Benedictine monasteries in the US taking new members


#1

Hello,

I am attempting to discern a vocation as a religious brother. Does anybody know where I can find information on what monasteries in the US, faithful to the Magisterium and the Pope's teachings, would be taking new members?


#2

[quote="thyrodandstaff, post:1, topic:317123"]
Hello,

I am attempting to discern a vocation as a religious brother. Does anybody know where I can find information on what monasteries in the US, faithful to the Magisterium and the Pope's teachings, would be taking new members?

[/quote]

Almost all would be interested in vocations. Are you a man or a woman?


#3

osb-international.info/index/en.html


#4

I can't imagine that there's a monastery that isn't interested in new members. Have you visited any? One thing about Benedictines is that they take a vow of stability. Since they don't move from place to place you have to find the place where you truly belong.


#5

I am a man who will be 38 this year. I was confirmed and received the Eucharist in 2011 on Divine Mercy Sunday, I have been faithfully attending mass since then on Sundays and Holy days of obligation and do believe I have done my best to attain a state of grace by confession. I was baptized as an infant but my parents stopped attending mass and didn't raise me in the church. I pray several chaplets daily in penance for not having the courage sooner to revert to the Church and have read the Catechism through one time. I am reading the Bible through with a one year reading plan and attend a weekly Bible study after mass with a teacher who is faithful to the Magisterium.

Thank you for telling me about the vow of stability. I think it is best to consider carefully where you are going to go before committing.

Do you think my background is sufficient to become a monk?


#6

Try googling St. Bernard's Abbey in Cullman, Alabama..wonderful community of Benedictine Monks....


#7

[quote="thyrodandstaff, post:5, topic:317123"]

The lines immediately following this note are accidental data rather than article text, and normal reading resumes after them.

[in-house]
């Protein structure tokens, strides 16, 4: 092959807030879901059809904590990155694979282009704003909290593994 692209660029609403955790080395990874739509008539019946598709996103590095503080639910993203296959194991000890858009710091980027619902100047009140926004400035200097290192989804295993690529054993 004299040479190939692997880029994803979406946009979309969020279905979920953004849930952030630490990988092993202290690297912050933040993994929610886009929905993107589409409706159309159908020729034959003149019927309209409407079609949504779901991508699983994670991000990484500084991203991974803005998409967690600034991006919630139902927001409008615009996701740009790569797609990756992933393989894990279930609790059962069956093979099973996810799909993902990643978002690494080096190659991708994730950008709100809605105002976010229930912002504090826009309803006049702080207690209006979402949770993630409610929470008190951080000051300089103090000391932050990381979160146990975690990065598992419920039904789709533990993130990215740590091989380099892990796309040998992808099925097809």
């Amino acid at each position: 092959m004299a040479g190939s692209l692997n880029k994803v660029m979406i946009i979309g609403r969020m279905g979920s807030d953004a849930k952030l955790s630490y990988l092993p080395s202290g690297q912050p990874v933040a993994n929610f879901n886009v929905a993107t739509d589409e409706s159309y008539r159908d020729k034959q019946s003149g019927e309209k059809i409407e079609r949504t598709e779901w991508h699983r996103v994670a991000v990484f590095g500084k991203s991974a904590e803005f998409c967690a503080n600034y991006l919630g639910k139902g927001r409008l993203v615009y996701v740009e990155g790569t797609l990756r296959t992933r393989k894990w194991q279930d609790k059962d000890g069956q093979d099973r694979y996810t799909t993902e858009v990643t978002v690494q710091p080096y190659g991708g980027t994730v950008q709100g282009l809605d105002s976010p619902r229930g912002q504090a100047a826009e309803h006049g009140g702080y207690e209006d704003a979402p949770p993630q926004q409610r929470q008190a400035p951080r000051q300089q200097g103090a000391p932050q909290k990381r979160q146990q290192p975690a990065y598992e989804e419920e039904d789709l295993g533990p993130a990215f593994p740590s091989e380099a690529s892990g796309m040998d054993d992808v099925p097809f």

Do you think my background is sufficient to become a monk?

[/quote]

Yes, possibly.

Two things I'd suggest would be a spiritual director to help you discern your vocation and to visit a few monasteries to start getting a feel for them.


#8

[quote="thyrodandstaff, post:5, topic:317123"]
Do you think my background is sufficient to become a monk?

[/quote]

Perhaps. Its hard to say. I would suggest speaking with the vocations director at a few different communities and perhaps arranging a visit. Most monasteries have a "monastic experience" retreat for those discerning a vocation. The community that I visit with some regularity and where I am discerning becoming an Oblate, St. Gregory's Abbey, has them with regularity. In fact, there is one in a few weeks. monksok.org/index.php?option=com_content&view=article&id=175&Itemid=184

Your question on faithfulness to the Magisterium is also difficult to answer. I don't blame you for wanting to determine that, but going about it can be hard, not to mention delicate. My advice on doing so is the same as I gave above. Start making contacts with the vocations directors at various communities. Go visit the community. At the end of the day though, you would be joining them, not the other way around. Because of that, I suggest treading lightly on the issue. If you are asked the question regarding what is important to you in a community (this is almost guaranteed to come up at some point), you might mention magisterial fidelity as one item in a list of other things. That would get the question out there, but in a non-threatening and non-judgmental way. This obviously means that you would need to spend some time considering what other aspects of the community are important to you besides that particular one. Furthermore, if you get a chance to speak with any novices, you might ask them as well. Something along the lines of "...I really don't know how to ask this without coming across the wrong way, but it is something which is very important to me so..." and see what response you get.

My impression over the past year or so of looking into monasticism is that magisterial fidelity is just not something which pops up in the daily life of the majority of monks. If you are a Dominican friar, a Jesuit, parish priest, etc. I can see how this is a regular and important area of discussion. However, most monks, unless they are teaching in seminary, high school, or university (which many do) or staffing a parish (which some do) are not sitting around talking doctrine on a regular basis. The monastic vow of obedience would certainly seem to encompass obedience to Church authority in the area of doctrinal assent, but I sincerely doubt that the majority of monks doing about their daily lives of work and prayer give it that much thought. Having said that, I would be lying if I did not state that this was an important issue to me also and something which I have struggled to figure out how to address in a polite, humble, and non-judgmental fashion.


#9

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